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A Long-Term View on World Ecology

January 02, 2003

On reading of the Bush administration's plan for the commercial gutting of the Giant Sequoia National Monument, I once again despaired of political decisions based on anything other than short-term economic gain ("The Administration Can't See the Forest for the Sequoias," Commentary, Dec. 30). Then I read Merle Rubin's review of Michael Boulter's book, "Extinction -- Evolution and the End of Man" ("Looks like we've bitten the hand that feeds us," Calendar, Dec. 30).

If, as Boulter posits, "the effect [of humans' becoming extinct] would be that the abuse would stop being inflicted and peace and quiet would return," then maybe I haven't been giving the Bush administration enough credit for forward thinking. Could it be that President Bush's disastrous environmental policies are not as ignorant as they appear? That they are actually intentional and calculated to hasten the extinction of selfish and aggressive man so that "freed of this disruptive element, other species will eventually bounce back and flourish nicely"? Intentional or not, he appears to be succeeding.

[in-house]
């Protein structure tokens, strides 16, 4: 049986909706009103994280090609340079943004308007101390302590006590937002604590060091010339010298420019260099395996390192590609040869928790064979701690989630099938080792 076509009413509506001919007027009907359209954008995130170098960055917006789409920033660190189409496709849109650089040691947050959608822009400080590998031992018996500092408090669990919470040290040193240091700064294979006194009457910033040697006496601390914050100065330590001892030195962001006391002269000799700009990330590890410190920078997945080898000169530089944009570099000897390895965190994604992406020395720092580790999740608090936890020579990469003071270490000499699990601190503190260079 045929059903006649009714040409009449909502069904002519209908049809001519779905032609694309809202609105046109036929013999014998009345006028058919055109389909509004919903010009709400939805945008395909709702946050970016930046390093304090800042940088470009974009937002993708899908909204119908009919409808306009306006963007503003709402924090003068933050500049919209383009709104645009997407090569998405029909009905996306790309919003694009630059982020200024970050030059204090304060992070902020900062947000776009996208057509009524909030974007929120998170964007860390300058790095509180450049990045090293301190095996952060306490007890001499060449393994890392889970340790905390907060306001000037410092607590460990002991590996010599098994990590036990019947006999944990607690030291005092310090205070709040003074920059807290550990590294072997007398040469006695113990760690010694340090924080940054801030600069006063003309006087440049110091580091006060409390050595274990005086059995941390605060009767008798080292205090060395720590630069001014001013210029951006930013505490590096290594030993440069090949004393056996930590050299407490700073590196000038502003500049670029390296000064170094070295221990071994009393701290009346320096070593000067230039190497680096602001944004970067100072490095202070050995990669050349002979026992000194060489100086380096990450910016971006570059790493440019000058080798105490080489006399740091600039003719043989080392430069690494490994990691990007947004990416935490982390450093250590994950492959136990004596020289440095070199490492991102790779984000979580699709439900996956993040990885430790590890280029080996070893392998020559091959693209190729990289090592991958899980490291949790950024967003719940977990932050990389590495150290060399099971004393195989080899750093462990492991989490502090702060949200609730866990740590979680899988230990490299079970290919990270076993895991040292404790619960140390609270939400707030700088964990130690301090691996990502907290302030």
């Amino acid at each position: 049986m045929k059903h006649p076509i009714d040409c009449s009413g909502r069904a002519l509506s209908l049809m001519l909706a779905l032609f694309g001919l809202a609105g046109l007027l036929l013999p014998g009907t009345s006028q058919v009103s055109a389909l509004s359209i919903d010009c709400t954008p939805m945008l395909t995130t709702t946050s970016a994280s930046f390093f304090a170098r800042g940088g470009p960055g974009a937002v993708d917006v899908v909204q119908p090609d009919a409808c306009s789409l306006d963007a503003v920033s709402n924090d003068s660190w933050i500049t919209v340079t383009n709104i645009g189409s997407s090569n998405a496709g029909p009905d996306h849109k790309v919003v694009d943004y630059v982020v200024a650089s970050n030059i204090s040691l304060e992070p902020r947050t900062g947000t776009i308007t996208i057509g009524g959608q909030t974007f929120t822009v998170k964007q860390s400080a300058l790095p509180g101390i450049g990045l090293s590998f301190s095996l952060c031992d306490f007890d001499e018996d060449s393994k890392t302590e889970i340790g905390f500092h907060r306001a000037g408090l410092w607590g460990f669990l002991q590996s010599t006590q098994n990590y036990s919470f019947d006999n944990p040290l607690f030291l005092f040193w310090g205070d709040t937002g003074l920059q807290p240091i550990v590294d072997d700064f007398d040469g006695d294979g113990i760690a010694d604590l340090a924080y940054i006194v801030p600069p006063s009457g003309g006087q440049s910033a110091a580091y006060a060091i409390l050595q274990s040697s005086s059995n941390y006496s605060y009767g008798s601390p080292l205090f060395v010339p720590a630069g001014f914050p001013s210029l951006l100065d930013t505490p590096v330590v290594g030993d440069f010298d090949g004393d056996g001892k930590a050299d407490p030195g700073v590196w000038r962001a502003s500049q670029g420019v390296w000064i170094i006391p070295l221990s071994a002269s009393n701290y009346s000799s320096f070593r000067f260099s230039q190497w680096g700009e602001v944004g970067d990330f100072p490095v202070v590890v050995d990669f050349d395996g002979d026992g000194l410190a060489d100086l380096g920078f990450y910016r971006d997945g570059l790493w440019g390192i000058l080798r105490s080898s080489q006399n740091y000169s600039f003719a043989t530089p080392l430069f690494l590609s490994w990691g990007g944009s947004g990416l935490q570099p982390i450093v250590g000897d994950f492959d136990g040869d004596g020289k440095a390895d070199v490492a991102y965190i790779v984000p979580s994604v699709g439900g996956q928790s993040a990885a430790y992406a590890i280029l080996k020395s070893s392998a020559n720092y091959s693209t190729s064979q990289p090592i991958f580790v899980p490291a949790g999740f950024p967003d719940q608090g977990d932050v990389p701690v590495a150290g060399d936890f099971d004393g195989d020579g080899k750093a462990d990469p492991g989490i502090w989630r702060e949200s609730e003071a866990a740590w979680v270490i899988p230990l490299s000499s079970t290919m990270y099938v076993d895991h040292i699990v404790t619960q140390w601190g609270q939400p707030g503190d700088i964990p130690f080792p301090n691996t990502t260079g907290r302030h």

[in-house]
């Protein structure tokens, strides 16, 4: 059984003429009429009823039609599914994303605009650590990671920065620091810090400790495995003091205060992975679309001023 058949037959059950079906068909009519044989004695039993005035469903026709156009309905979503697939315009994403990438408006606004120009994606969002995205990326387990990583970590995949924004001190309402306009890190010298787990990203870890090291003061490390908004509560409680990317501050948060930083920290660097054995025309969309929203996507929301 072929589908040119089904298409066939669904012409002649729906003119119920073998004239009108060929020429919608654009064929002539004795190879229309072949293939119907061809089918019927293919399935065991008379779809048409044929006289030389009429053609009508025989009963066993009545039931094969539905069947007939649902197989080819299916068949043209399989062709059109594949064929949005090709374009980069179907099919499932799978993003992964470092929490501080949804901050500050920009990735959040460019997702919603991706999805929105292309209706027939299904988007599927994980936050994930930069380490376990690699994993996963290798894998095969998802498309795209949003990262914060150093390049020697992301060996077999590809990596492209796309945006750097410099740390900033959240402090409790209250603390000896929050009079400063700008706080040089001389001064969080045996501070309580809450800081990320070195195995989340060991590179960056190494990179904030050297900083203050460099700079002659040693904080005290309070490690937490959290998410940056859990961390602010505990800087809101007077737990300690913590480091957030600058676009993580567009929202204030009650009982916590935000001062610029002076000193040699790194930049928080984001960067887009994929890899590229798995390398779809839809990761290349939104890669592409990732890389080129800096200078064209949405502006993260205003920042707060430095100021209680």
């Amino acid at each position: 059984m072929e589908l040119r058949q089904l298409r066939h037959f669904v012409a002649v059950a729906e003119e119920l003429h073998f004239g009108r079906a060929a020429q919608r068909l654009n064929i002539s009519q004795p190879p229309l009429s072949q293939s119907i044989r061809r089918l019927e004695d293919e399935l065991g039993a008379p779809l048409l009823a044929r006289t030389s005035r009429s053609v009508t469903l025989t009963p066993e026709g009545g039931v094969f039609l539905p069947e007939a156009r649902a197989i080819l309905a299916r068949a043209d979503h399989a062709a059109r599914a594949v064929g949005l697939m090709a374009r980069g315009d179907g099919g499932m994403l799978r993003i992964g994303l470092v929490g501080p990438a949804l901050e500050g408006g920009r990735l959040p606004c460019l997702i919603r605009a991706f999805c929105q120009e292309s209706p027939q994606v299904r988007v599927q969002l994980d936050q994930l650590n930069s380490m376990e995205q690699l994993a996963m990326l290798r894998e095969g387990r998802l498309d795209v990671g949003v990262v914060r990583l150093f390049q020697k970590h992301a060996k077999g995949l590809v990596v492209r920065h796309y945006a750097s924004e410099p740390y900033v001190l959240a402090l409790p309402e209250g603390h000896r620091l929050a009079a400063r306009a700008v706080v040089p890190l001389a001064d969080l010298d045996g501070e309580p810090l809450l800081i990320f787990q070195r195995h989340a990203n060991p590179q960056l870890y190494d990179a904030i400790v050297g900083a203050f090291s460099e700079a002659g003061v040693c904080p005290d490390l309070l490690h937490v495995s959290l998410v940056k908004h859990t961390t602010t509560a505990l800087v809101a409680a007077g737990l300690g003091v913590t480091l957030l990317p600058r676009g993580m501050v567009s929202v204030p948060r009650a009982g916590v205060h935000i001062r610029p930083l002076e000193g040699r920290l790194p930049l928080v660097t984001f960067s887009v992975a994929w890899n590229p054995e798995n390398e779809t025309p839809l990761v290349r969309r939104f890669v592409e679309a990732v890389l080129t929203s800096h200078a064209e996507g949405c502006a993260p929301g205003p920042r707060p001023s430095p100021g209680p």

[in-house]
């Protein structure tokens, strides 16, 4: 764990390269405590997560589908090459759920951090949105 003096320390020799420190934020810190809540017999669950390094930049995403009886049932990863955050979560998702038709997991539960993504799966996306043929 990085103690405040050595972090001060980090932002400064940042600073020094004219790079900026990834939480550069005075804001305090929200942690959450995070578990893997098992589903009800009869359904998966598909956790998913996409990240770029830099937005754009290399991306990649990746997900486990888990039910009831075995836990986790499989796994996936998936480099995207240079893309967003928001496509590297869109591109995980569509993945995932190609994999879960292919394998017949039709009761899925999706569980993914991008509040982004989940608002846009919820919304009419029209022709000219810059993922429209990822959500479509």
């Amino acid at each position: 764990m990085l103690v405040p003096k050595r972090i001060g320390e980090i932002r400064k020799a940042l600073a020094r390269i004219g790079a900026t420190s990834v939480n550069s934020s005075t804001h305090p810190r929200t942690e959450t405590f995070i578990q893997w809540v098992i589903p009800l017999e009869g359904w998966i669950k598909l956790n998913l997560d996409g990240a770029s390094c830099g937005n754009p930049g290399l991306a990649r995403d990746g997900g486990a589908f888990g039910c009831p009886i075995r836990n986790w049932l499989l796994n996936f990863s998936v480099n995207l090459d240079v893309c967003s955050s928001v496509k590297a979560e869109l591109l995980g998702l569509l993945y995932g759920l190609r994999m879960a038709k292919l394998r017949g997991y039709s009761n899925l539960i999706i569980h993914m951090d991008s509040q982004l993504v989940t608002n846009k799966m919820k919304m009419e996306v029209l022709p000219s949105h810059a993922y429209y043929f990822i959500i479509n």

Elizabeth Murray

La Habra

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Next spring, when gasoline is $4 a gallon and most of the SUVs have therefore disappeared, we'll have to give credit to George W., who is engineering the whole air-quality matter ... along with getting rid of the excess forest areas.

Herb Wallerstein

Beverly Hills

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